The Peer review has evaluated this group as Good
The research activity has been mainly performed through application-oriented studies in the broad
area of nonlinear dynamics. From a technical point of view, the focus is on the study of the
attractors of parameterized families of finite-dimensional nonlinear systems. The target is typically
to classify all the qualitatively different system behaviors obtainable by varying the parameters.
This is accomplished by performing the so-called bifurcation analysis of the differential or difference
equations describing the system.
Original contributions have been obtained on the theoretical aspects of bifurcation analysis and
related numerical methods, as well as on the use of special properties of nonlinear dynamics for
solving problems of analysis, identification, and control. However, the greatest value of the
contributions in this area stands in the specific results obtained in each application.
Although the applications fall in areas of radically different nature, ranging from chemistry and
biology to economics and social sciences, from an abstract point of view each contribution is
characterized by the study of one or two of the following general aspects of nonlinear dynamical
Analysis of slow-fast systems: Systems with compartments characterized by strongly diversified dynamics call for singular perturbation approaches, in which the fast compartment is analyzed for frozen values of the slow variables. This is nothing but the bifurcation analysis of the fast compartment with respect to the slow variables treated as parameters.
Order reduction of chaotic systems: Close to the critical bifurcations separating chaotic from regular behaviors, successive output peaks of n-dimensional chaotic systems are simply related one to each other. More precisely, any peak can be approximately computed from the previous peak using a first-order nonlinear discrete-time model. This order reduction greatly simplifies the analysis of the system without any serious loss, since in most applications the output peaks are indeed the variables of greatest concern.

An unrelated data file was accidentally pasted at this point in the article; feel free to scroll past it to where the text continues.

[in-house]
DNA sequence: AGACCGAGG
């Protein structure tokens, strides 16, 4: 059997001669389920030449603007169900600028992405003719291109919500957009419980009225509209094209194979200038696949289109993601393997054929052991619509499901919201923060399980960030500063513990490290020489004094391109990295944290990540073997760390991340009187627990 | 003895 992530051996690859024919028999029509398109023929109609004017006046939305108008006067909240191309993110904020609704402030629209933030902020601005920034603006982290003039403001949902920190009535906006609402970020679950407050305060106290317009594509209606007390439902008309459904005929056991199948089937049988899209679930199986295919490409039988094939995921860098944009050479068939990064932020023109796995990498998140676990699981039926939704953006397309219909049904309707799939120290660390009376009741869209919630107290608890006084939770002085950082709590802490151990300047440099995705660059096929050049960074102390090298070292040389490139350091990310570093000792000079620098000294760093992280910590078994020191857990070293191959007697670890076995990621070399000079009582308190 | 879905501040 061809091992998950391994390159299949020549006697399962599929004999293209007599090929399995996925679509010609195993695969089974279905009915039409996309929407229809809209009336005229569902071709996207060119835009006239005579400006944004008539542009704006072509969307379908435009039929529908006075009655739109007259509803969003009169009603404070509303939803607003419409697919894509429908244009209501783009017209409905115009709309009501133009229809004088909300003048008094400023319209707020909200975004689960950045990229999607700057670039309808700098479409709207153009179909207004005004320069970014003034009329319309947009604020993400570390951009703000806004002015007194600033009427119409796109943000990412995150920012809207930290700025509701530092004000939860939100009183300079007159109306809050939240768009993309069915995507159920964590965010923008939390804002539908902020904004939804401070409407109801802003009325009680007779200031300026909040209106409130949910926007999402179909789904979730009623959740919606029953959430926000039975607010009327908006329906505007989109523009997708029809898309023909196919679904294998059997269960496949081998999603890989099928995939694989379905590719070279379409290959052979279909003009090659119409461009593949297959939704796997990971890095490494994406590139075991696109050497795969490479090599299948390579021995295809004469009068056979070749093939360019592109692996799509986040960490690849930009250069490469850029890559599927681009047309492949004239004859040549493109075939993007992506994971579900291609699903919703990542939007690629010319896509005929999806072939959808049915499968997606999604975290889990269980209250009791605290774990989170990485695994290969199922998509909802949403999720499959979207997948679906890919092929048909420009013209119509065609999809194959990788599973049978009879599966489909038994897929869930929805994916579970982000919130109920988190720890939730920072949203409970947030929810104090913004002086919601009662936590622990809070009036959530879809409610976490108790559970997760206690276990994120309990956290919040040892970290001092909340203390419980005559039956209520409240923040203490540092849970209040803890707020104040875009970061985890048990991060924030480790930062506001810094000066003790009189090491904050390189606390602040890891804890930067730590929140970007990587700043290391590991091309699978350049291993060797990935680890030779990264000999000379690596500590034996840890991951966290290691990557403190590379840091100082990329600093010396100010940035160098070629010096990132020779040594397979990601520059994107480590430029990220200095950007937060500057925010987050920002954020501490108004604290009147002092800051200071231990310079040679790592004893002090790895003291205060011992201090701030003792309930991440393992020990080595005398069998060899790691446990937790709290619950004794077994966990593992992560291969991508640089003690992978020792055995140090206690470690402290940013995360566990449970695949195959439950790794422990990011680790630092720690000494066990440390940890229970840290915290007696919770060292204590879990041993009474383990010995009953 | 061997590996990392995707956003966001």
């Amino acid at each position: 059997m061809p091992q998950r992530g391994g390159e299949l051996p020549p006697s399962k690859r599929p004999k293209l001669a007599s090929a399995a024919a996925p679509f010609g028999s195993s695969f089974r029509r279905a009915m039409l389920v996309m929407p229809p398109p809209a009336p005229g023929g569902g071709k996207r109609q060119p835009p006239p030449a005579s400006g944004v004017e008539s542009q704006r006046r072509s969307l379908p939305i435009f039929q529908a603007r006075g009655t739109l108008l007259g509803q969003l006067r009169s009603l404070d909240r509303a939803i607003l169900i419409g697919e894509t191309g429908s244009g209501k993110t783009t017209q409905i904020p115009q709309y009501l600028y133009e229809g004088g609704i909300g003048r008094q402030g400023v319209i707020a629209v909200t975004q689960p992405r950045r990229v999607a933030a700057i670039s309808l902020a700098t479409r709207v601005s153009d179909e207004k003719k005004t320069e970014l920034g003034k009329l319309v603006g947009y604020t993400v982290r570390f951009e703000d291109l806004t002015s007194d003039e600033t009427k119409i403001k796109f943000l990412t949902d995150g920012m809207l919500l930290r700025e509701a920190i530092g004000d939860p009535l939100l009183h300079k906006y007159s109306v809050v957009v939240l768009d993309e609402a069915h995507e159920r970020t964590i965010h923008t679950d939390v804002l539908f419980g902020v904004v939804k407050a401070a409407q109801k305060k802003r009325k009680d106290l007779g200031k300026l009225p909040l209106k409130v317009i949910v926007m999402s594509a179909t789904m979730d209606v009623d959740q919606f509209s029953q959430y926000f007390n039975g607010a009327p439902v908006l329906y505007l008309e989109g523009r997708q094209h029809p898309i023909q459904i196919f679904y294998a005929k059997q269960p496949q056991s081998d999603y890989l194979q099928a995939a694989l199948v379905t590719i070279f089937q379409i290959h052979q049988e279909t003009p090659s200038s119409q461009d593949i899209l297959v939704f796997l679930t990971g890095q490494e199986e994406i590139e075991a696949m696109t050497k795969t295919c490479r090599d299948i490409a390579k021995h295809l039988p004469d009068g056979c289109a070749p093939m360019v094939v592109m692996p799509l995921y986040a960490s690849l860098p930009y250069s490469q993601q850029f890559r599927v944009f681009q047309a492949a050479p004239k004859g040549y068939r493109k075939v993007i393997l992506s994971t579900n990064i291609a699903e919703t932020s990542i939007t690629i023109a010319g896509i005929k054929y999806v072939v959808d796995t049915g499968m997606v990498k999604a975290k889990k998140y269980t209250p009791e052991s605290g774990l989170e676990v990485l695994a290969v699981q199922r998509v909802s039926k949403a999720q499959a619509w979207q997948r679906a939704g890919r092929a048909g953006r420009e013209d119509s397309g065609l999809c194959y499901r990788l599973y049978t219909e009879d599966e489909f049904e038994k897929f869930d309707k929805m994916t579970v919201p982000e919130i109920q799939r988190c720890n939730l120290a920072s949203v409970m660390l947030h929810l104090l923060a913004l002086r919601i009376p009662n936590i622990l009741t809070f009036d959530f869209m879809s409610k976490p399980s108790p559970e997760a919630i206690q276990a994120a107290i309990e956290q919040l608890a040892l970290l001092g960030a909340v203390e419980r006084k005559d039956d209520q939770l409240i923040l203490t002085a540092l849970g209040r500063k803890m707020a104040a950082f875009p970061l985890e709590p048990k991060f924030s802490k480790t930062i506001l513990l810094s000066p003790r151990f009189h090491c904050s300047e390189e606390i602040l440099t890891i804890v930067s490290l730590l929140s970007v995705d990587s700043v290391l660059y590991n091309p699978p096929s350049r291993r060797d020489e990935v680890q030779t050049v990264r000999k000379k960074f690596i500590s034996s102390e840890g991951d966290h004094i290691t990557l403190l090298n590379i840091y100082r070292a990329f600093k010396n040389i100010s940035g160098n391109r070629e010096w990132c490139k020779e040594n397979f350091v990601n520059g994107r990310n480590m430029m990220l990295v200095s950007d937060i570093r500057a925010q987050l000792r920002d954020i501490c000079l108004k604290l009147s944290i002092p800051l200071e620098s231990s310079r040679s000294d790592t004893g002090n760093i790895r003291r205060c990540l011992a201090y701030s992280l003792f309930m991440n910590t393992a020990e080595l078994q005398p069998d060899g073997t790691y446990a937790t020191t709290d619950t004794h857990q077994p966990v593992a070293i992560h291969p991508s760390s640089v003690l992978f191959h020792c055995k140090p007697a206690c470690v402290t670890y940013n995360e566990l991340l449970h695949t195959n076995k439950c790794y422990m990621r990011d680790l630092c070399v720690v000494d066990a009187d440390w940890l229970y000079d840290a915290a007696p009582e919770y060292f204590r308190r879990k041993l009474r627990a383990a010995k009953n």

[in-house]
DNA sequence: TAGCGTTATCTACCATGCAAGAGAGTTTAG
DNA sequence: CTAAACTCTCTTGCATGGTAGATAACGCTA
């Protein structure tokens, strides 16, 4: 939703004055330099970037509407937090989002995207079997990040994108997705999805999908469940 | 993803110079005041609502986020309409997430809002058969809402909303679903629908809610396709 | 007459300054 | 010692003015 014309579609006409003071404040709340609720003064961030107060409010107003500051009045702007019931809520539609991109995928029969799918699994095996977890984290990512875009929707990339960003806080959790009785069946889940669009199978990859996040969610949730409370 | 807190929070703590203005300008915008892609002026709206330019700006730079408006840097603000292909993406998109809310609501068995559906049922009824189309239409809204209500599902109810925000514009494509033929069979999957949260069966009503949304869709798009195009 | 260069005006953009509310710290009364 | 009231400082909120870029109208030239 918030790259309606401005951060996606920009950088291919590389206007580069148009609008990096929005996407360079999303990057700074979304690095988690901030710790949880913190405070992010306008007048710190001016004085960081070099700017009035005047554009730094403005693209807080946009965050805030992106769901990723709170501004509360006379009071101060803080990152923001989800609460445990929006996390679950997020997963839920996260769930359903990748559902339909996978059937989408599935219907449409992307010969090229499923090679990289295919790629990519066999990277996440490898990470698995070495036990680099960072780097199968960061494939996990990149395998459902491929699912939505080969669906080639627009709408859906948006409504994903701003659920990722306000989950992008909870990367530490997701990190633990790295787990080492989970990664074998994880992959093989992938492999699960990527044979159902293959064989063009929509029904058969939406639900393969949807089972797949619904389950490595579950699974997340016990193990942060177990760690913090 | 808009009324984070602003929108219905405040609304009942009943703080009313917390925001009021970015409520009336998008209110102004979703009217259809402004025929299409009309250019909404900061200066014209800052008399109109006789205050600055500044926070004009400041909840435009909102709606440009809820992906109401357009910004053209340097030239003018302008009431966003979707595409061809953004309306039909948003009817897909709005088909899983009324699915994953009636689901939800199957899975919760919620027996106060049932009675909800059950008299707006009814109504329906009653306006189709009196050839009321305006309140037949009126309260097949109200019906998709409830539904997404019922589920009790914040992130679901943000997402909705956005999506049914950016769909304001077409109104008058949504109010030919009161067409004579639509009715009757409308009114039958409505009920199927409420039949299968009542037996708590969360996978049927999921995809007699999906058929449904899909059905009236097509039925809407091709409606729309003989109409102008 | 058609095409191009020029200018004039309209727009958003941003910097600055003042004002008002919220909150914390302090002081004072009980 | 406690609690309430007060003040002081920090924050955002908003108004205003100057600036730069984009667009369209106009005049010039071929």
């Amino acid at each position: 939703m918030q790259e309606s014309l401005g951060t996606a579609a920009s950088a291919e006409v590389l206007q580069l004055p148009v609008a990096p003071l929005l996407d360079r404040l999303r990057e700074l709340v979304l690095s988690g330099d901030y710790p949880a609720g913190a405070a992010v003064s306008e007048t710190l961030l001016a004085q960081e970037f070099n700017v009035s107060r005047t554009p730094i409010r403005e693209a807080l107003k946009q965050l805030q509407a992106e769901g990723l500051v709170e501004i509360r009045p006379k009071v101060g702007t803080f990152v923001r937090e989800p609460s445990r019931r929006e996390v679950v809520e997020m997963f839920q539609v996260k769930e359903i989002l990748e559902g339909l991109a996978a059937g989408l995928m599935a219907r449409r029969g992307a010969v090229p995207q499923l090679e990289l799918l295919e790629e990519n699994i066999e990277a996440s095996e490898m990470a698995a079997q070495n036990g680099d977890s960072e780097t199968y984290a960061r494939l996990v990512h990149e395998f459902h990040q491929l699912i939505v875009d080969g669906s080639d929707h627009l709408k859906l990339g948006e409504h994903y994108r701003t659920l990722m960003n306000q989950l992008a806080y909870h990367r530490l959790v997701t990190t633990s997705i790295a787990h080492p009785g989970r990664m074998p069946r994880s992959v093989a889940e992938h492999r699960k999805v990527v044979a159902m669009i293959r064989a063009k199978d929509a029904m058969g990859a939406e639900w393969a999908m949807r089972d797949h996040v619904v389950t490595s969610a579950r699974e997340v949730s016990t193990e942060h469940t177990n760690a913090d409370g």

Switching between alternative attractors: Multiple attractors with radically different associated performances characterize many nonlinear systems. The problem of finding the control actions that force the switch from a poor to a high-quality attractor is of crucial importance. This is a typical nonlinear control problem “in the large” that can be effectively solved through bifurcation analysis.
Discontinuous systems: Nonlinear discontinuous systems (Filippov, impact, hybrid, and switching systems) are of relevant interest in applications. They raise a number of still open problems, like the classification of the bifurcations critically involving the discontinuities.
Evolution of adaptive systems: Adaptive systems are composed of units whose performance is determined by unit-specific characteristic traits. Competition among units selects the bestperforming traits, while innovation inject new traits in the system. Fast competition processes and relatively low innovation rates result in the slow evolution of the traits. All this can be formally described by suitable nonlinear systems, where fast compartments describe competition and slow compartments trace evolution. Bifurcation analyses of these two compartments allow explaining evolutionary phenomena of paramount interest in applications, such as the diversification between coexisting innovative and resident traits and the disappearance of low-performing traits.
Networks and emergence of collective dynamics: The study of networks composed of similar interconnected systems is of crucial interest in applications, where the emergence of collective 260 dynamics (such as clusters and pattern formation, synchronization, network coherence) has relevant consequences. All above network properties depend on the parameters of the single system as well as on the parameters describing the network topology and the coupling strength, so that complex bifurcation problems are involved. Part of the research activity has been carried out in cooperation with foreign institutions, including: International Institute for Applied Systems Analysis, Laxenburg, and Technical University of Vienna (Austria); Universities of Utrecht and Wageningen (The Netherlands); Ecole Normale Supérieure, Paris (France); Cornell University, NY, and Princeton University, NJ (USA).
Carlo Piccardi (full professor)
Sergio Rinaldi (full professor)
Renato Casagrandi (associate professor)
Fabio Dercole (assistant professor)
Alessandra Gragnani (assistant professor)
Massimo Miari (assistant professor)